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Disruptive innovation in cardiac surgery.

Modern innovation in cardiac surgery is a reflection of the progress made after the heart lung machine was developed and first used in 1953.(1) It was cardiac surgeons who gave us the first heart valves, coronary bypass operations, heart transplantation and surgery for rhythm disturbances. Many operations that were developed earlier paved the way for less invasive procedures now used by interventional cardiologists--procedures that use blood vessel needle punctures with tiny catheters rather than a large chest cut technique. Surgeons and cardiologists accepted that operations developed previously were very effective and long lasting, however, patients became interested in less invasive corrections even though these might be less effective. On September 16, 1977, the world changed for coronary artery patients when in Zurich Dr. Andreas Gruentzig performed the first balloon angioplasty for a blocked major coronary artery. (2) This was innovation at its best as he built the balloon catheter on his kitchen table using commonly available materials. Thereafter, for a period of time, innovation in cardiac surgery became eclipsed by the rapid advancements in cardiology, such as balloon angioplasty and coronary artery stents. With catheter-based procedures, the new era of less invasive cardiac therapy began to expand rapidly.

Heart valve surgery has always been a special interest of mine. Dr. Albert Starr and Lowell Edwards, a retired engineer, developed the first mechanical mitral heart valve, which was implanted on August 25, 1960.(3) Previously, most patients were relegated to an early death from progressive heart failure. The Starr-Edwards valve was a true disruptive invention and what became a first step in my journey as a cardiac surgery trainee. These early valves solved the problem of either leakage or blockage of blood flow; however, they had intrinsic problems associated with the need for potent blood thinners (i.e., anticoagulants). With these valves either bleeding could occur or blood clots could form, causing strokes. Anticoagulant drug doses were difficult to balance for each patient. In Paris, Dr. Alain Carpentier (1968) developed and improved valves harvested from pigs by treating them with the chemical glutaraldehyde. This was a monumental breakthrough in heart valve science and is still used today. These early biologic valves did not require an anticoagulant but after about 10 years they became calcified and failed. Today, they are improved and provide much more durability. Both tissue and mechanical valves served an inaugural purpose by disrupting the field of heart valve disease. Despite intrinsic complications, at least there was some solution for either leaky or narrowed heart valves. Then, Carpentier discoved he could repair leaking mitral valves instead of replacing them. Although initial attempts were made in the United States, mitral valve repair came into vogue first in Europe. Carpentier's 1983 address brought the realization back to surgeons in the United States that one did not have to remove all mitral valves but could repair most--allowing patients to keep a near normal valve. (4) No anticoagulation was required and repairs usually lasted for the remainder of a patient's life. In 2007, Carpentier and Starr together received the Lasker Award for Clinical Medical Research (the U.S. equivalent of a Nobel Prize) for these contributions to heart valve therapy. To date, both mechanical and biologic valves have improved vastly and mitral valve repair is a standard of care.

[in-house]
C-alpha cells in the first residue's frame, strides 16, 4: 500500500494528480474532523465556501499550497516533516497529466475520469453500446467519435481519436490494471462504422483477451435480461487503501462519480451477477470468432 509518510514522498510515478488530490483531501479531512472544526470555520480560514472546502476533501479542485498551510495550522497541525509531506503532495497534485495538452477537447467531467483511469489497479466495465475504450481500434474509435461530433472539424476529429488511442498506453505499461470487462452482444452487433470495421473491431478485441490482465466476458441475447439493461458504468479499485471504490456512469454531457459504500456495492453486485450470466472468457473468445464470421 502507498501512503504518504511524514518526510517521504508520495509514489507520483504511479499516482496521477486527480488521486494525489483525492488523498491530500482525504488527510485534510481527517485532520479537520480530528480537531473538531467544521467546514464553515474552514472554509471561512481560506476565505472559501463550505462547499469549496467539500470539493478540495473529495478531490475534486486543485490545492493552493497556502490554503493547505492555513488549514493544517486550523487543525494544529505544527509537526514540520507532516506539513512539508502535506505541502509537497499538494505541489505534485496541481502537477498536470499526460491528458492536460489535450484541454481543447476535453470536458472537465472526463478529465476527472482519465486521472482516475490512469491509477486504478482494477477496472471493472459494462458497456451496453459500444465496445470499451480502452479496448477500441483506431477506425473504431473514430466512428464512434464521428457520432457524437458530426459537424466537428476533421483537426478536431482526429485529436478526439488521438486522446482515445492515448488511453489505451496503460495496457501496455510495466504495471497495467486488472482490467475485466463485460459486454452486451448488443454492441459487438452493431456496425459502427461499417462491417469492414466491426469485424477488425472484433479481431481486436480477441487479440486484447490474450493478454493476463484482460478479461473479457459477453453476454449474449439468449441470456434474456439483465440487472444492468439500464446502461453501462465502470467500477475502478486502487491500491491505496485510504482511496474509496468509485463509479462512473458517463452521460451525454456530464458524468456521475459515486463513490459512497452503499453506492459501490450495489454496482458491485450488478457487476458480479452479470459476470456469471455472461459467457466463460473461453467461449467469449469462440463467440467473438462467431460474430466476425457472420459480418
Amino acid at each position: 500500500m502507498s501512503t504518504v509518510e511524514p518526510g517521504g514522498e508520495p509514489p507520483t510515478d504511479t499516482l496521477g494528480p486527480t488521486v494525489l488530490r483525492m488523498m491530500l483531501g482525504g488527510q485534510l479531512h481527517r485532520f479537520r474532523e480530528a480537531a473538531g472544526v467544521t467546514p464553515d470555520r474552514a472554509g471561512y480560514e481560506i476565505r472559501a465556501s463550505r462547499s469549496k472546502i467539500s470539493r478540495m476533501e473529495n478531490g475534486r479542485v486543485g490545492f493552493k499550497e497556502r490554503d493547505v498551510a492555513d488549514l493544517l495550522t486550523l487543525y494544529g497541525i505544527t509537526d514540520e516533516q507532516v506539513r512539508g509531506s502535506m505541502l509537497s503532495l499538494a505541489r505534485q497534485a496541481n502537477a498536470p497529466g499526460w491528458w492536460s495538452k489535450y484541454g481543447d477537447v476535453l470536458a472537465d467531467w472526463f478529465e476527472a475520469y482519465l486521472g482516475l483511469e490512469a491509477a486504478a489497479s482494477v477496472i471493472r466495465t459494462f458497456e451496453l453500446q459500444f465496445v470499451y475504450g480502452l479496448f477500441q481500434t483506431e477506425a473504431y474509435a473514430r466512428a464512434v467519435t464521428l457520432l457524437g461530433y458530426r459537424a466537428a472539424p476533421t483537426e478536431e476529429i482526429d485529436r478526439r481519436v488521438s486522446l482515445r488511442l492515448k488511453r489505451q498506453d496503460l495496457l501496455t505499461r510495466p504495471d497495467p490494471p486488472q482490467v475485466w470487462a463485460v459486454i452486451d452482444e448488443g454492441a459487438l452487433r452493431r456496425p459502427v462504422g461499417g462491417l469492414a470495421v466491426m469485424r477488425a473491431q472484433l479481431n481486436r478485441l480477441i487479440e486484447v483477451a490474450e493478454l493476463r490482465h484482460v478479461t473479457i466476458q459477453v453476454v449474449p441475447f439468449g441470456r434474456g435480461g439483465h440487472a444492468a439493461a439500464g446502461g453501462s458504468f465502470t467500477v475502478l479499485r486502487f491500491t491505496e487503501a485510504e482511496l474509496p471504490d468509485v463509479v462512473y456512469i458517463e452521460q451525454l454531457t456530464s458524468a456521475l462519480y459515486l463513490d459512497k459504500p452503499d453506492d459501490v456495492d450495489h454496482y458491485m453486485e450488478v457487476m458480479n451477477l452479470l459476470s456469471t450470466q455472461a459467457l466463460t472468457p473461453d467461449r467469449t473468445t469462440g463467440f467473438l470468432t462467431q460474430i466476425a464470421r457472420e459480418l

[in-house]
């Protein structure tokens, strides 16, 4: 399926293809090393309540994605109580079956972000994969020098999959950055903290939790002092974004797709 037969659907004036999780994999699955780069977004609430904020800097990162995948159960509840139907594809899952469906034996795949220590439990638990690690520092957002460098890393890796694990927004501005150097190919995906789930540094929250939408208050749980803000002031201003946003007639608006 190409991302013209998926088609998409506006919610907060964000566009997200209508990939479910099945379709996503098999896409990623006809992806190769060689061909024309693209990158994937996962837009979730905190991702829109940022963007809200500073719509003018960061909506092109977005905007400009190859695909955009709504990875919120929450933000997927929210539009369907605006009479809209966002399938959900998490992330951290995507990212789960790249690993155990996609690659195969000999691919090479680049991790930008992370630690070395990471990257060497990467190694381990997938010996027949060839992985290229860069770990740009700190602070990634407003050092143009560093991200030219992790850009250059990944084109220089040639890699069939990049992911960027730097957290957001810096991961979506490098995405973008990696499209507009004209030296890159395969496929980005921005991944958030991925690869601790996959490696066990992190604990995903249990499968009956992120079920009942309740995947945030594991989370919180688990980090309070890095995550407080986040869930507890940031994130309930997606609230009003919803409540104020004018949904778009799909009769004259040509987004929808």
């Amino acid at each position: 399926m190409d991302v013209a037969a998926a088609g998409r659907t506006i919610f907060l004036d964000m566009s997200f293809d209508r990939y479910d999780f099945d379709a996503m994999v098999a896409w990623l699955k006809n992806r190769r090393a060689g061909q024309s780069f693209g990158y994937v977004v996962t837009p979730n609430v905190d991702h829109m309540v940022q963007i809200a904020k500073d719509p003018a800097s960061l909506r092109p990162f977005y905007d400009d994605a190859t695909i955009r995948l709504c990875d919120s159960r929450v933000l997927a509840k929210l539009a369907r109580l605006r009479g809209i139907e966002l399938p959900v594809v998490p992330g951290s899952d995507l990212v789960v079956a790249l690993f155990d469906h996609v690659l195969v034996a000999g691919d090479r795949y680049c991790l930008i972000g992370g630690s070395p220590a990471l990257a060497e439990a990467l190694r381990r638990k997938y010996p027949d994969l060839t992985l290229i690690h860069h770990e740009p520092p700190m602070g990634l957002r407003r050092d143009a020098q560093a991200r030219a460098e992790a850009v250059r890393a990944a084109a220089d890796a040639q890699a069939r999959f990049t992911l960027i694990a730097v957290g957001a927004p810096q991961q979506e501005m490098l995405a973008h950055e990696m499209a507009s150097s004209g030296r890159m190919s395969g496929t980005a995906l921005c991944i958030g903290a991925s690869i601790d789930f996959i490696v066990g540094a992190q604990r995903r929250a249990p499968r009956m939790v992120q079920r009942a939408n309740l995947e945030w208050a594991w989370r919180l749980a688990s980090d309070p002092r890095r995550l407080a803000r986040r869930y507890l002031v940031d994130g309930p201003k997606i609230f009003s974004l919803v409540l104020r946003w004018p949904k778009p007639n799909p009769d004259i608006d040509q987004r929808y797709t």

These examples of innovation in cardiac surgery are impressive. However, the story does not stop here! In 2000, Dr. Delos Cosgrove, who was president of the American Association of Thoracic Surgery, delivered his presidential address entitled "The Innovation Imperative." (5) This was a clarion call for cardiac surgeons to think anew and develop new innovative technologies and techniques. By 2000, the time for disruptive innovation in cardiac surgery had arrived. Disruption was not a bad term as it meant that development of a new device or technique that could change the entire way we think about treating heart disease. We had to think anew!

This was the best time for an awakening as proven coronary bypass surgery was beginning to be underutilized compared with less durable angioplasty techniques, which were less invasive. By 2003, the number of angioplasties in the United States had passed coronary surgery by 22 percent. The development of intra-coronary stents provided improved patency and by 2007 coronary surgery had fallen to 40 percent less than percutaneous therapies. The influence of coronary artery bypass surgery was falling markedly despite better patient longevity. Cardiac surgeons had to tout their results and develop new ways of performing operations less invasively. This was the era when surgeons began to do coronary bypass surgery on the beating heart, not using the heart lung machine. This was less invasive and later was proven to be better for some patient subsets. Combined with the use of all arterial bypass grafts, instead of vein grafts, long-standing results became even better. Innovation had prevailed, and the results bespoke much progress!

To make progress as a specialty, cardiac surgeons and cardiologists had to develop what is called "lateral thinking." This means that we had to look to other medical specialties and disciplines to gather new information that could help spawn a new device or technique. Much of this information came from engineers, who understood material properties and mechanical devices, which could be applied to treat heart problems. As an example, Dr. Thomas Fogarty is the maven of cardiovascular surgical innovation and has been for 50 years. He is the archetypal "lateral thinker" who has worked with all types of engineers to develop more than 150 patents that spawned development of new cardiovascular surgical devices. More importantly, he is very approachable and energizes many younger surgeons through his Institute for Innovation to become lateral thinkers and innovate.